The Winding Wonderland of Fischer Random: Abdusattorov, Nakamura Lead

The Winding Wonderland of Fischer Random: Abdusattorov, Nakamura Lead


GMs Nodirbek Abdusattorov and Hikaru Nakmaura won both matches of the day to lead Groups A and B at the 2022 Fischer Random World Championship on Tuesday. Abdusattorov swept vs. GM Ian Nepomniachtchi and defeated GM Wesley So. Nakamura won vs. GM Matthias Bluebaum and longtime rival, GM Magnus Carlsen.

The knockout stage continues on Wednesday, October 26, starting at 8 a.m. PT / 21:00 CEST.

How to watch?

The first Fischer Random starting position is evaluated as +0.15―closer to equal than the standard chess initial setup. 

What’s the human perspective on this position? Commentator GM Jeffery Xiong saw a Ruy Lopez opening setup in the making, which makes sense with four of the pieces on their regular starting squares, the h1-knight ready to go to its common Spanish square of g3, and the d1-bishop easily able to transform into the Lopez bishop on the squares of a4, b3, or c2. On the other hand, Commentator GM Robert Hess was first drawn to the tactical feature that each side has an undefended pawn on the h-file. 

Carlsen defeated GM Vladimir Fedoseev, winning the first game and drawing the second, despite a shocking blunder. 

Abdusattorov’s 2-0 victory vs. Nepomniachtchi included a 22-move attacking miniature.

So far, eighteen-year-old Abdusattorov has taken down the reigning Fischer Random Champion and the World Championship Challenger. Image: Maria Emelianova.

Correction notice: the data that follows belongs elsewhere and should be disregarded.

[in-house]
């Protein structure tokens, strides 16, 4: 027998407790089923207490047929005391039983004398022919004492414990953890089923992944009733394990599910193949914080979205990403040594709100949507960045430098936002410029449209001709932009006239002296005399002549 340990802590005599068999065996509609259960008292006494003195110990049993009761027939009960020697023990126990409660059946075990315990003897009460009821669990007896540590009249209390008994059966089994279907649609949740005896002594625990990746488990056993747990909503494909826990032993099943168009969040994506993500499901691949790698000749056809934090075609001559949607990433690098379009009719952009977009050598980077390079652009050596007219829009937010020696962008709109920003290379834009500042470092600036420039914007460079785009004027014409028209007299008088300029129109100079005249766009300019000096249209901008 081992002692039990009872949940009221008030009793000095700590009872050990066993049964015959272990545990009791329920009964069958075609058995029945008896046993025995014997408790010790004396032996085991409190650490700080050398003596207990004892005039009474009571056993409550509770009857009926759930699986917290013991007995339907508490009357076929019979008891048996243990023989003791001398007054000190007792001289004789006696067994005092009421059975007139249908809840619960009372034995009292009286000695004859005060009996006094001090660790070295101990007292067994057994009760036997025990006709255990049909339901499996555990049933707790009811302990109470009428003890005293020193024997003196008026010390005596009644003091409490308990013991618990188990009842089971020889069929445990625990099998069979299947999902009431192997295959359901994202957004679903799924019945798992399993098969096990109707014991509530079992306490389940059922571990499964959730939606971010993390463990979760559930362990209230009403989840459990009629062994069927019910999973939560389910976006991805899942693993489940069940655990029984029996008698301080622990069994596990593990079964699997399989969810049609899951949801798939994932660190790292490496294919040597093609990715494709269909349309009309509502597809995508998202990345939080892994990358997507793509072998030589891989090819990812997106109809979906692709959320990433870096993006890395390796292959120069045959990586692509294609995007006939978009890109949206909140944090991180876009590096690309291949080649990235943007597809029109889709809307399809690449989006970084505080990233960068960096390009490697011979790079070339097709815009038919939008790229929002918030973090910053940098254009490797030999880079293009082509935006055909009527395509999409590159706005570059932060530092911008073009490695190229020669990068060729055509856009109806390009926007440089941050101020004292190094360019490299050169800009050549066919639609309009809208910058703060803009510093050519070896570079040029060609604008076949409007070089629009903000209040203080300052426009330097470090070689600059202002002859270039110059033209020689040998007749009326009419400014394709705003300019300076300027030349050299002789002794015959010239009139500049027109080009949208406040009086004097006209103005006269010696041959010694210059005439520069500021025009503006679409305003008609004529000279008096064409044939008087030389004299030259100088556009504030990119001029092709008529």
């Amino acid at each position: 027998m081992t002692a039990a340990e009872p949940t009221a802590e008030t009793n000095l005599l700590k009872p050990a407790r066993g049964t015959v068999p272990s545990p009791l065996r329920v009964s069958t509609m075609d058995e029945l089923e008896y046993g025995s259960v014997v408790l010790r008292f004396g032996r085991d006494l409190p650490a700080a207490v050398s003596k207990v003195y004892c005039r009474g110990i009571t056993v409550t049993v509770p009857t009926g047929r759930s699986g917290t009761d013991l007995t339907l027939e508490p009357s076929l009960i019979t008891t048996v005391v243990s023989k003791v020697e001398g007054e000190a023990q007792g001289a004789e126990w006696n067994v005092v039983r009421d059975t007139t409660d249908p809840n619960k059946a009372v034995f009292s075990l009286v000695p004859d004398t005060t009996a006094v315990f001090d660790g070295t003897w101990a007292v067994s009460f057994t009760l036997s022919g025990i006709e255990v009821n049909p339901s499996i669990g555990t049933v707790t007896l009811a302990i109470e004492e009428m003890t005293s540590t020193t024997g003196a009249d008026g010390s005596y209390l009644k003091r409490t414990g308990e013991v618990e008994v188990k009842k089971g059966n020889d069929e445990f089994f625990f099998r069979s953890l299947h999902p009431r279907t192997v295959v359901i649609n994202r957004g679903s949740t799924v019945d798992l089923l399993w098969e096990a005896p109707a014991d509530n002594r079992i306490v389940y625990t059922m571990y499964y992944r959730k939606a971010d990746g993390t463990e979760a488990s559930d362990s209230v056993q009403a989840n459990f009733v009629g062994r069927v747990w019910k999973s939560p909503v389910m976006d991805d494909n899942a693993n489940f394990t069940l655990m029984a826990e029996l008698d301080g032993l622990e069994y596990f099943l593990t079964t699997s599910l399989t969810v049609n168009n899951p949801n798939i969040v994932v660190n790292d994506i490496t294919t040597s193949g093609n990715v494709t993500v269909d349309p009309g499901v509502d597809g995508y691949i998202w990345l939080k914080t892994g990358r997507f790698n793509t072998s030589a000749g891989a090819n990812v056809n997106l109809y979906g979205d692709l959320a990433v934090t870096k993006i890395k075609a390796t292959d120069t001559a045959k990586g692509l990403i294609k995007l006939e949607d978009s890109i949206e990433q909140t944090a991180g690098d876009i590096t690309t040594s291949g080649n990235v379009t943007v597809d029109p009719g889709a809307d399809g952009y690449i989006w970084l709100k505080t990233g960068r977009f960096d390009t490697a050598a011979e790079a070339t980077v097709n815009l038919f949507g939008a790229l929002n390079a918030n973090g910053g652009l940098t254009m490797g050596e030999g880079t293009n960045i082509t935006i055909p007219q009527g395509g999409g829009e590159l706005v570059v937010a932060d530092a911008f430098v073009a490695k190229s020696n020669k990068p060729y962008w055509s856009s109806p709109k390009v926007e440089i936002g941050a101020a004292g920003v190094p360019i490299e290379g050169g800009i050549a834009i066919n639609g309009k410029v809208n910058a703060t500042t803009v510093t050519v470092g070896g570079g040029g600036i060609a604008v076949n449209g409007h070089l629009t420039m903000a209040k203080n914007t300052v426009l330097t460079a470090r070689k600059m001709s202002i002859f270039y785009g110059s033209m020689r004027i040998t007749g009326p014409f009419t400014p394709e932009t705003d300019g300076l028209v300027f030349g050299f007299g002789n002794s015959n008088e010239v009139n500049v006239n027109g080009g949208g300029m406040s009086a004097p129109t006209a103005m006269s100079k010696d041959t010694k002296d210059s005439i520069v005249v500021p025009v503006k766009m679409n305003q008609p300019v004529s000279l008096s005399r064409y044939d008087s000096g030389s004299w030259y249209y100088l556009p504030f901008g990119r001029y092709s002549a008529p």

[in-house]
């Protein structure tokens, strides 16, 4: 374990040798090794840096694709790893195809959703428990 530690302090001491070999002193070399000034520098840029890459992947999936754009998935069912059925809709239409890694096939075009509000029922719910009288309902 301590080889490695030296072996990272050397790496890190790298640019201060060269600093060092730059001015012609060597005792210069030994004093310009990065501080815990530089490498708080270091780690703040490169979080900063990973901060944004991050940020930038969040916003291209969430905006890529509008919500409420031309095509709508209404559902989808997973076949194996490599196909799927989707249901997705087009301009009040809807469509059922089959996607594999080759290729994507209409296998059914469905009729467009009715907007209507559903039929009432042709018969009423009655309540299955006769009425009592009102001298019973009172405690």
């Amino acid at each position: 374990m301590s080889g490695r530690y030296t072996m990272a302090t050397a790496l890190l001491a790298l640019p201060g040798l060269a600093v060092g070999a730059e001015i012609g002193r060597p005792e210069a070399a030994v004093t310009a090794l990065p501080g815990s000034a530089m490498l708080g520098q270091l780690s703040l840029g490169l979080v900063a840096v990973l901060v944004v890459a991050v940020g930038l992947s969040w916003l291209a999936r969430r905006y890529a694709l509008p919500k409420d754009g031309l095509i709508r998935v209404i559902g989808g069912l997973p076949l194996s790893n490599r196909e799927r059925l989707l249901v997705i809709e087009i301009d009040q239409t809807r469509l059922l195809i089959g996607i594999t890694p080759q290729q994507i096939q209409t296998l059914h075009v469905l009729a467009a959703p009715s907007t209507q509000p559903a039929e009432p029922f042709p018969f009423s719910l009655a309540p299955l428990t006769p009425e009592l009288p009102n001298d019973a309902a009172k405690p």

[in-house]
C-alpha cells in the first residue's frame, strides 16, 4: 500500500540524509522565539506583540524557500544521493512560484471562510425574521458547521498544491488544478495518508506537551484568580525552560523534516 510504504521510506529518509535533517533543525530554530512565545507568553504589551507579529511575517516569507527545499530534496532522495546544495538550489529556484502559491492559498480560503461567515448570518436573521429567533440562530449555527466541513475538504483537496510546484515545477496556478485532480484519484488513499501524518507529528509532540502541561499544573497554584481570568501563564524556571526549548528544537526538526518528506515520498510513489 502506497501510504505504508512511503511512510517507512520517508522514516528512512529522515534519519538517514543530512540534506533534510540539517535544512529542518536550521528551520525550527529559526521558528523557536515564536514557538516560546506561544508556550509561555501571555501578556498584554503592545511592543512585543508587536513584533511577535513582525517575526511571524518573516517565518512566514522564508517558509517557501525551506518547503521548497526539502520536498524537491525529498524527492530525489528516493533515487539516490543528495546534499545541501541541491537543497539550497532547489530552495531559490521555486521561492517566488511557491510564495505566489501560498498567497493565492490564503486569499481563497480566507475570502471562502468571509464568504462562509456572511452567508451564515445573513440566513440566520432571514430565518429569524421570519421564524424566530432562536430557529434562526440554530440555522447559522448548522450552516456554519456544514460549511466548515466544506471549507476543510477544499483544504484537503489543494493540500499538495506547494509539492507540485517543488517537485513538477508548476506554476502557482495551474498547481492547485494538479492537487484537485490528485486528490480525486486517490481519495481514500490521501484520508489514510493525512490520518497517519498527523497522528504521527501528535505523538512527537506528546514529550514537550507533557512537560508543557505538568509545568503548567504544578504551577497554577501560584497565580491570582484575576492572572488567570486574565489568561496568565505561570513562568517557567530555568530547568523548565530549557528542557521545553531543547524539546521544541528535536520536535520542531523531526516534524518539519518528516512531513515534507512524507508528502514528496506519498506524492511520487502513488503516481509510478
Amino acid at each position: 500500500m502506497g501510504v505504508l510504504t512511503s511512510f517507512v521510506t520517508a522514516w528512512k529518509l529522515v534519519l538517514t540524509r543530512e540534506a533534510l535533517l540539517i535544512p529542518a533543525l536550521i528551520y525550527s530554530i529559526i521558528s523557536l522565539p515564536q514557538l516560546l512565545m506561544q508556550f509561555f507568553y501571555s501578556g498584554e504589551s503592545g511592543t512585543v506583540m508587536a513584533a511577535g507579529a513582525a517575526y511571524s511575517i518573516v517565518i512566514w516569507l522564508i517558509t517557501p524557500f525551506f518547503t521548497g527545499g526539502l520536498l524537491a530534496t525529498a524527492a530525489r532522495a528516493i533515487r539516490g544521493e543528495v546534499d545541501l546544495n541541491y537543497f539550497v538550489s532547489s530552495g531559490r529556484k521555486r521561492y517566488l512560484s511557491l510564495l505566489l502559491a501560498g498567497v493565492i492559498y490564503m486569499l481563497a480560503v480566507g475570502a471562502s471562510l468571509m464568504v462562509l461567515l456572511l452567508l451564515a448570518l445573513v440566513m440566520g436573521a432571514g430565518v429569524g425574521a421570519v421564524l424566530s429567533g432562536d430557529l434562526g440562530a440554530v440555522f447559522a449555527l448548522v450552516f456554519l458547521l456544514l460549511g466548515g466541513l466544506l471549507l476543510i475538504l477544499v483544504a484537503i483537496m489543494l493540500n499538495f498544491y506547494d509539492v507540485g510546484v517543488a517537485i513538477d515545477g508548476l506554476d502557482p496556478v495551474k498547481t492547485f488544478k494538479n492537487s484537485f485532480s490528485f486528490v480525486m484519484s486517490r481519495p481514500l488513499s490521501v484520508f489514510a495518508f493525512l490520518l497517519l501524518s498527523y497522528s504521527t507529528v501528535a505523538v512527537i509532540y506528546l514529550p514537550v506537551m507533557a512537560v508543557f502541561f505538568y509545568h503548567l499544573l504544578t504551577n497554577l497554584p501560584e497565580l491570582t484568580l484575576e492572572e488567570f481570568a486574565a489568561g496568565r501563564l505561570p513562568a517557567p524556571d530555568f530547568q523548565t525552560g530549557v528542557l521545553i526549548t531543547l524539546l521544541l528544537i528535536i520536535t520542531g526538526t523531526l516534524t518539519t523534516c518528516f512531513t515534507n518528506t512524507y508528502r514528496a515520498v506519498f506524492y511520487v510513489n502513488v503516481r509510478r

Reigning champion So won his match vs. GM Hjorvar Gretarsson also with a miniature victory in just 19-moves.

In his hard-fought match vs. Bluebaum, Nakamura won a tactical queen, bishop, and pawns vs. queen and rook ending.

The starting position for the second match is evaluated as +0.2―very close to the standard chess initial setup. 

A feature that stands out is the placement of the bishops and queens in each corner, leaving two major approaches to the opening: a ferocious fight between the two players to take over control of the two longest diagonals on the board, which we see in full force in Nakamura vs. Carlsen, or an attempt to blunt the bishops by setting up a well-supported center pawn chain, such as in Abdusattov vs. So. 

Let’s start with fierce fight for the central diagonals between Nakamura and Carlsen, which featured five sacrifices offered within the first 12 moves. 

To the shock of all watching, Carlsen blundered a second time in the day in game two vs. Nakamura.

Even Carlsen lost his balance at times in the winding wonderland of Fischer Random. Image: Maria Emelianova.

Nakamura shared his thoughts on his fascinating match vs. Carlsen on his YouTube channel:

The so far unstoppable Abdusattorov also won his match against So. 

Fedoseev defeated Bluebaum in a curious game where both sides intentionally kept their kings in the center and opened up the flanks. 

Nepomniachtchi swept his match against Gretarsson 2-0, including a win where he spent nine moves carefully setting a trap for his opponent’s centralized bishop. 

Knockout Day 1 Standings

The Fischer Random World Championship, brought to you by the Government of Iceland and the City of Reykjavik, gathers top players worldwide to compete in a series of classical Fischer Random games for their share of the $400,000 prize fund and the title of FIDE Fischer Random World Champion. Fischer Random (also known as Chess960) is a chess variant where all standard chess rules are the same, except for the starting position of the pieces, which can be in one of 960 semi-random setups. Heavily endorsed by the 11th world champion GM Bobby Fischer, the variant sidesteps opening preparation to highlight players’ true understanding of chess.

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